Major Barbara - American Airlines Theatre - September 8, 2001

George Bernard Shaw is a very wordy playwright, both in his dialogue and his stage directions. In fact, I'm not sure I've read many of his plays where there was more dialogue than stage direction! Perhaps that's an exaggeration, but if there's a modern playwright more enamoured with the English language than Shaw, I'm afraid I have yet to encounter him.

Major Barbara is an unquestionably Shavian play. Who else could have written it? Who else would have wanted to? It presents a fascinating mix of social and religious issues, while still providing a good time for the audience. It's a remarkably thoughtful and entertaining play, exactly what we should expect from Shaw. Beyond that, though, it has a beautiful sense of balance. The story, dealing with a munitions manufacturer and his Salvation Army daughter, could easily get away from lesser playwrights. But Shaw doesn't let the subject matter get out of his way, and he is very careful to present both sides of the play's central argument. A lesser production might water down some of these elements (it would be easier, after all), but the new Broadway production, alas, about to close, wonderfully captures every element.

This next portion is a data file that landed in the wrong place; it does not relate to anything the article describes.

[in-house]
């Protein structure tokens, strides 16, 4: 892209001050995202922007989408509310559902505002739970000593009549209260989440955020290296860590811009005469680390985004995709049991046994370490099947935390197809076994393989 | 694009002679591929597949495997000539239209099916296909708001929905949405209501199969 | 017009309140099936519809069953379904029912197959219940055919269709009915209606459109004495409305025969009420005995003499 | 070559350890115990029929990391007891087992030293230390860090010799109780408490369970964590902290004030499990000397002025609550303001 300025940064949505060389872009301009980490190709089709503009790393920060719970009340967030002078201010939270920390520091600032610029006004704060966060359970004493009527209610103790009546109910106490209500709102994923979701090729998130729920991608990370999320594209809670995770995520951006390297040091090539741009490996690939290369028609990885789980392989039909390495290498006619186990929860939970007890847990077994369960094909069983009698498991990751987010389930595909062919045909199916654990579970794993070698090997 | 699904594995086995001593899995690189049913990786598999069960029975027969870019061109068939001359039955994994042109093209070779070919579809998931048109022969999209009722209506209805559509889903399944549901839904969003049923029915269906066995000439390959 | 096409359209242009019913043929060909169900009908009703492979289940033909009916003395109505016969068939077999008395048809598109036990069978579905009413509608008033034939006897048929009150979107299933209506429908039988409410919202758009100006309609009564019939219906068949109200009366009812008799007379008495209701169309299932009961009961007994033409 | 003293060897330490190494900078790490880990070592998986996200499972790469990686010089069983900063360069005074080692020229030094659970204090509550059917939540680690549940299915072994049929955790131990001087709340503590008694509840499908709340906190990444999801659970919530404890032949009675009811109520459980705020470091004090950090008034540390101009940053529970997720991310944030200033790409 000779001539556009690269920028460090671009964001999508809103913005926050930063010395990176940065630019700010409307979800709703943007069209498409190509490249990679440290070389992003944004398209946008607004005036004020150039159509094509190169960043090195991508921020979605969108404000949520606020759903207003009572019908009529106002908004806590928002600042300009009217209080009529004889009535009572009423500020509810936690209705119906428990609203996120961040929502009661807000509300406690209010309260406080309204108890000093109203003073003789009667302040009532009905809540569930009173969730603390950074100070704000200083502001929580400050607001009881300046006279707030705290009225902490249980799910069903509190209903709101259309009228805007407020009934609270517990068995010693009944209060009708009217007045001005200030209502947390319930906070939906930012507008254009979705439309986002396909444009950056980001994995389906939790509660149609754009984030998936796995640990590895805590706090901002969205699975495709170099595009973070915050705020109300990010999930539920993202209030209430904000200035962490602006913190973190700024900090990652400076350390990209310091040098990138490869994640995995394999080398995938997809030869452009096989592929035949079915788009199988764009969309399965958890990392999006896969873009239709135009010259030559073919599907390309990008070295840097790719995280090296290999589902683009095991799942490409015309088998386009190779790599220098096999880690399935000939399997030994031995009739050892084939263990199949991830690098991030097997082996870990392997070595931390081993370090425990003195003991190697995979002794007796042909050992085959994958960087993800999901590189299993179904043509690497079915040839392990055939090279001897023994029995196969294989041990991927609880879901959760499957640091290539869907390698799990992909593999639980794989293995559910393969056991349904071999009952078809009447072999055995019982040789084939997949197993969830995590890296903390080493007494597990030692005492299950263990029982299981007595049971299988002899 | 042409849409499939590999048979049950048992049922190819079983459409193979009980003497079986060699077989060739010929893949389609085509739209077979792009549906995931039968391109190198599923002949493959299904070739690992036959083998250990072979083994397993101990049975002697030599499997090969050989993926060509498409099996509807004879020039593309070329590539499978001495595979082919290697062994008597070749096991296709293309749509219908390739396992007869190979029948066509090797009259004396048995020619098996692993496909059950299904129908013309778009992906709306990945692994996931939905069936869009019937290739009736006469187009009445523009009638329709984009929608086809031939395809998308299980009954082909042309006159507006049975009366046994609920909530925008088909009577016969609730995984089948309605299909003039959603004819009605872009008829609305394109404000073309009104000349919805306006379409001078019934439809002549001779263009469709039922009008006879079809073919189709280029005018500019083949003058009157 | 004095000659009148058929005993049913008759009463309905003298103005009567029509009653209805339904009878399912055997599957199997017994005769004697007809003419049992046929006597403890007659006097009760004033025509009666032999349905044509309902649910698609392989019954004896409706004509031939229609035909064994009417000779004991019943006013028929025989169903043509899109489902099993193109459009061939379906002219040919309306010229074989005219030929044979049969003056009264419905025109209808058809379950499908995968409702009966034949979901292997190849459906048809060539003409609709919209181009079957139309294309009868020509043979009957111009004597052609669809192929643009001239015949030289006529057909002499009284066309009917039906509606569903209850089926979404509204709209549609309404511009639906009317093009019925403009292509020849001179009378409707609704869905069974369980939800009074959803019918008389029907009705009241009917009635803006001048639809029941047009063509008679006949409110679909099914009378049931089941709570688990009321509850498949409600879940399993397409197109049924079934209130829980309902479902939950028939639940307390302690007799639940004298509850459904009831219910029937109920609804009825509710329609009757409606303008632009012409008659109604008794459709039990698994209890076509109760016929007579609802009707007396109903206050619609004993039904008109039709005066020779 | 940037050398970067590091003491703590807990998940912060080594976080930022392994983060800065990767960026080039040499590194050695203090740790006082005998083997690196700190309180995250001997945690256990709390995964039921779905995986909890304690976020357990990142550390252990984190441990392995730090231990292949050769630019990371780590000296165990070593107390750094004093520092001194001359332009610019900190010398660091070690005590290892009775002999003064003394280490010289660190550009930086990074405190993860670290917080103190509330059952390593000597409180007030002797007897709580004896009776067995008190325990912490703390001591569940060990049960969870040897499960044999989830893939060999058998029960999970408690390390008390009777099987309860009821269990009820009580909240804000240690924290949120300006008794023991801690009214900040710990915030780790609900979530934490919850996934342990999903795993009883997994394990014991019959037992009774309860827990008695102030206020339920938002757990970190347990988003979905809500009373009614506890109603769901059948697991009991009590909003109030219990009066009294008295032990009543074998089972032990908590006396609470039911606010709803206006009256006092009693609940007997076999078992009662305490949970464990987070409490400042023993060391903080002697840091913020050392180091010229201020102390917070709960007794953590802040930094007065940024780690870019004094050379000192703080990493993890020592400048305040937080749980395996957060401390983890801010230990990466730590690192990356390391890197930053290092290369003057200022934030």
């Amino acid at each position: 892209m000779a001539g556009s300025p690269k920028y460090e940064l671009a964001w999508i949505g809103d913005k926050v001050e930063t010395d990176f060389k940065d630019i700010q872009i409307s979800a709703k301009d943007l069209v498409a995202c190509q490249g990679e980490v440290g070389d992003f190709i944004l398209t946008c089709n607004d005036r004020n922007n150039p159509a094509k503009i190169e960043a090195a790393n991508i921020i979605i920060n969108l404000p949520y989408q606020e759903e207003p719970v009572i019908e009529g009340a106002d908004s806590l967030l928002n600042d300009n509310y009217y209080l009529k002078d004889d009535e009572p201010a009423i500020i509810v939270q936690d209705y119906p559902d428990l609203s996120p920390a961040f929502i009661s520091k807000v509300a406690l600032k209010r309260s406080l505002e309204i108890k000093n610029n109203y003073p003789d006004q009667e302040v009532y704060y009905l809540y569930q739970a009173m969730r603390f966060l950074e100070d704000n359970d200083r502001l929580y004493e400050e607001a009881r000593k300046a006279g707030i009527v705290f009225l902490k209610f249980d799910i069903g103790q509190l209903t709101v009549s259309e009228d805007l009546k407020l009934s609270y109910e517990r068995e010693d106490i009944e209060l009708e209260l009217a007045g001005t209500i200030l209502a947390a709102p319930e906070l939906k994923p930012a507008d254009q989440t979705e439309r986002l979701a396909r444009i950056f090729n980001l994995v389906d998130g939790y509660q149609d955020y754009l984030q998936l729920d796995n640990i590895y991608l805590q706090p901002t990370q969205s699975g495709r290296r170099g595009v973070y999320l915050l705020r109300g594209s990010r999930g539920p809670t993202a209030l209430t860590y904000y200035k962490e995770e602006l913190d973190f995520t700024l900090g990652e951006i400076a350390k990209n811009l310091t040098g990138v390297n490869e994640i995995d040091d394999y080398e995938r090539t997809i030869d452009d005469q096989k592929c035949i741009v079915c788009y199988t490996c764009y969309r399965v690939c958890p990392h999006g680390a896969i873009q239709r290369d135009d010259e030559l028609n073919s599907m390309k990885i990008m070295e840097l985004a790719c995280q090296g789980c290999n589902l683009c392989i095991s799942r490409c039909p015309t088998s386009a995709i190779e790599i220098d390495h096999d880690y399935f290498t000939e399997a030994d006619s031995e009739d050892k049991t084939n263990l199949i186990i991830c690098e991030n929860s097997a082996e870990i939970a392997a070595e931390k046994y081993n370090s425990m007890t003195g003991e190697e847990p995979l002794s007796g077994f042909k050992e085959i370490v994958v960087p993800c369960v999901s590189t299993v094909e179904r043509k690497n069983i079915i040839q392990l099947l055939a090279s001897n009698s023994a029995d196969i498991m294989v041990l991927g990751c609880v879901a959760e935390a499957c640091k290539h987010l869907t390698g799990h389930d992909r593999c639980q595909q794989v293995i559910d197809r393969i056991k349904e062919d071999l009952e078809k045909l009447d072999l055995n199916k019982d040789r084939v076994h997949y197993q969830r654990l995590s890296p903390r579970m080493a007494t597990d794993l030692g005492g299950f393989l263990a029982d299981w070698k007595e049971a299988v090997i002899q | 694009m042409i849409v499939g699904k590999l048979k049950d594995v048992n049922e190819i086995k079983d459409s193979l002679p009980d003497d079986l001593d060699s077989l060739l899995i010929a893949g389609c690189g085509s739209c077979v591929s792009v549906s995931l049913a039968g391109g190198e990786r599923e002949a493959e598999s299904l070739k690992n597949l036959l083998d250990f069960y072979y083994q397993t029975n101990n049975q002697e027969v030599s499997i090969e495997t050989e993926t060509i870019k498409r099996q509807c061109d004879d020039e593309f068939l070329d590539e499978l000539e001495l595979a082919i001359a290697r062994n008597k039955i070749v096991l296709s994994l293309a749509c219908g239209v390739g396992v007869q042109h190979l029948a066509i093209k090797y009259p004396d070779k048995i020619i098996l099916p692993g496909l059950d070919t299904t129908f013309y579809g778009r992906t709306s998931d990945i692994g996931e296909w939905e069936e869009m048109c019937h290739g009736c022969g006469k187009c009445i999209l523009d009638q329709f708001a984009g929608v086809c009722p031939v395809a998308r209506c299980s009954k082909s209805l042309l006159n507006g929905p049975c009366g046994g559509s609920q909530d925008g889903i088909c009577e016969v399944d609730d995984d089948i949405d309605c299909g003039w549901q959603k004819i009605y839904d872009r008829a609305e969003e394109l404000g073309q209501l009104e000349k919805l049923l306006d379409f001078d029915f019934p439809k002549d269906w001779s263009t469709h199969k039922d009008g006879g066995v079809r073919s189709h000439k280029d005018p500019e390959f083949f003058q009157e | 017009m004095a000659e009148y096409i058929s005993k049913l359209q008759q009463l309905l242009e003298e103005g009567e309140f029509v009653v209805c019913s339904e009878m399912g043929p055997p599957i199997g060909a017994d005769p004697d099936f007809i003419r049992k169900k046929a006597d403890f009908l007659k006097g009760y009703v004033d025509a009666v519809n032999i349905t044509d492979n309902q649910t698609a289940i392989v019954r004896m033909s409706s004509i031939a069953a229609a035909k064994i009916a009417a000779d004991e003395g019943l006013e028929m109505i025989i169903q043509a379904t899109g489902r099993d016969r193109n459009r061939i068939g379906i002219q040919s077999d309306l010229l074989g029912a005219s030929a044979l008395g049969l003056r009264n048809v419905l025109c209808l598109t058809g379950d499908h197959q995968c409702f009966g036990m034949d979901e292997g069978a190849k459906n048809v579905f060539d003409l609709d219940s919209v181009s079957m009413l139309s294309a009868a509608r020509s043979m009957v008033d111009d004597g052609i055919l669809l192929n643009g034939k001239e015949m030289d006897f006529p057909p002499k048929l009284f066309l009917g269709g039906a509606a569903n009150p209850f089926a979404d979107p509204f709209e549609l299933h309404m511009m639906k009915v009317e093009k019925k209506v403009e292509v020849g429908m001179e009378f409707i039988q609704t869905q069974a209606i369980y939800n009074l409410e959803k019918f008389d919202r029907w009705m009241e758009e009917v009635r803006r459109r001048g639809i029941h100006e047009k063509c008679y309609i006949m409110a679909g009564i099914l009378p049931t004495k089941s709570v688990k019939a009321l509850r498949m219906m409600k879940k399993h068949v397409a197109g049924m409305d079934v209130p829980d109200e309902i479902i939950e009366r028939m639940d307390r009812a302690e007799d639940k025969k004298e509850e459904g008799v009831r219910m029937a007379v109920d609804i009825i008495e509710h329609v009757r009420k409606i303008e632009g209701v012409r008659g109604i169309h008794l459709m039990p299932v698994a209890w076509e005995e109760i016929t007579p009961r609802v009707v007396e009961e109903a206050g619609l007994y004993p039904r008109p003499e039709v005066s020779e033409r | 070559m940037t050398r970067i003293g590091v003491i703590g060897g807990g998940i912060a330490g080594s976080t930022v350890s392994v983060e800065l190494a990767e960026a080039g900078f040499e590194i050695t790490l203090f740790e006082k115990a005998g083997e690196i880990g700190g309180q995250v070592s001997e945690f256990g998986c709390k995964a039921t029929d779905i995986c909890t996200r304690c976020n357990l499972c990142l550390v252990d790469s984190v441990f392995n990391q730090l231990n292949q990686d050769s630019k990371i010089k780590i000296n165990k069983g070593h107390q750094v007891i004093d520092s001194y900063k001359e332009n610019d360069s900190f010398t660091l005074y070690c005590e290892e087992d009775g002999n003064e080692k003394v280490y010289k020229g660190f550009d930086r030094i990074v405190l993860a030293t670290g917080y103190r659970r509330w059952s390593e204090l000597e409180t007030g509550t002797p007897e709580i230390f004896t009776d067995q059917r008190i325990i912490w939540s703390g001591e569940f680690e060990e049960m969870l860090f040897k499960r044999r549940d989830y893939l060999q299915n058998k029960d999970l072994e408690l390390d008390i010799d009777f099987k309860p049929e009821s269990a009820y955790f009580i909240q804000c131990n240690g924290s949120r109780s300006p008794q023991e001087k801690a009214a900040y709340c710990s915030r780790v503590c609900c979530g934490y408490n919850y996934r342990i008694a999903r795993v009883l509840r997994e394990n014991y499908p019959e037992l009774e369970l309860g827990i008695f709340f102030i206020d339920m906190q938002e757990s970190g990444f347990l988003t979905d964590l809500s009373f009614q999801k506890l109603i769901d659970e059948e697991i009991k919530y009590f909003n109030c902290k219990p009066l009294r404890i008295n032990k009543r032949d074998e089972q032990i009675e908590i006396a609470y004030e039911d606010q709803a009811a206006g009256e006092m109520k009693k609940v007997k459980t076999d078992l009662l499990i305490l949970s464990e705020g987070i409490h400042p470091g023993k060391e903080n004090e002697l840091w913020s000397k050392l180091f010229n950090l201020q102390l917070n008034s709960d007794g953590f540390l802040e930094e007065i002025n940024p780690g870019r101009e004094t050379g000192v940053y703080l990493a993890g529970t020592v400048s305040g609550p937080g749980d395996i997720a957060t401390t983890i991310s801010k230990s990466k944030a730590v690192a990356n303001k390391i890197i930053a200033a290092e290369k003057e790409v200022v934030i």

I would be hard-pressed to identify a single significant misstep. I had some minor qualms with the casting of some of the minor roles--David Lansbury, is his small but pivotal role as Bill Walker, did little for me--but on the whole, the production really is quite remarkable. Cherry Jones elegantly underplays Barbara, and the chemistry (non-romantic, mind you) between her and David Warner's Andrew Undershaft is palpable. Dana Ivey was, I thought, hilarious as Barbara's mother, Britomart (not "Biddy," she would hasten to remind us), Zak Orth was able to get at the root of Stephen's troubles, and Denis O'Hare did a lot for Adolphus as well (especially in the final scene).

Daniel Sullivan's direction was quite strong throughout, though I felt the pace lagged a bit, particularly in the second and third scenes. Perhaps that's understandable and unavoidable--you can't take Shaw too quickly, lest you invite theatrical indigestion. John Lee Beatty's sets were creative and beautiful, even during the changes, and Jane Greenwood's costumes matched Sullivan and Beatty every step of the way.

I feel fortunate to have seen this production of Major Barbara, as I'm not sure when I'll see another, regardless of the level of quality. This play, like all Shaw, though, is not really for the faint of heart, or those who have little patience for lengthy speeches or high British humor.

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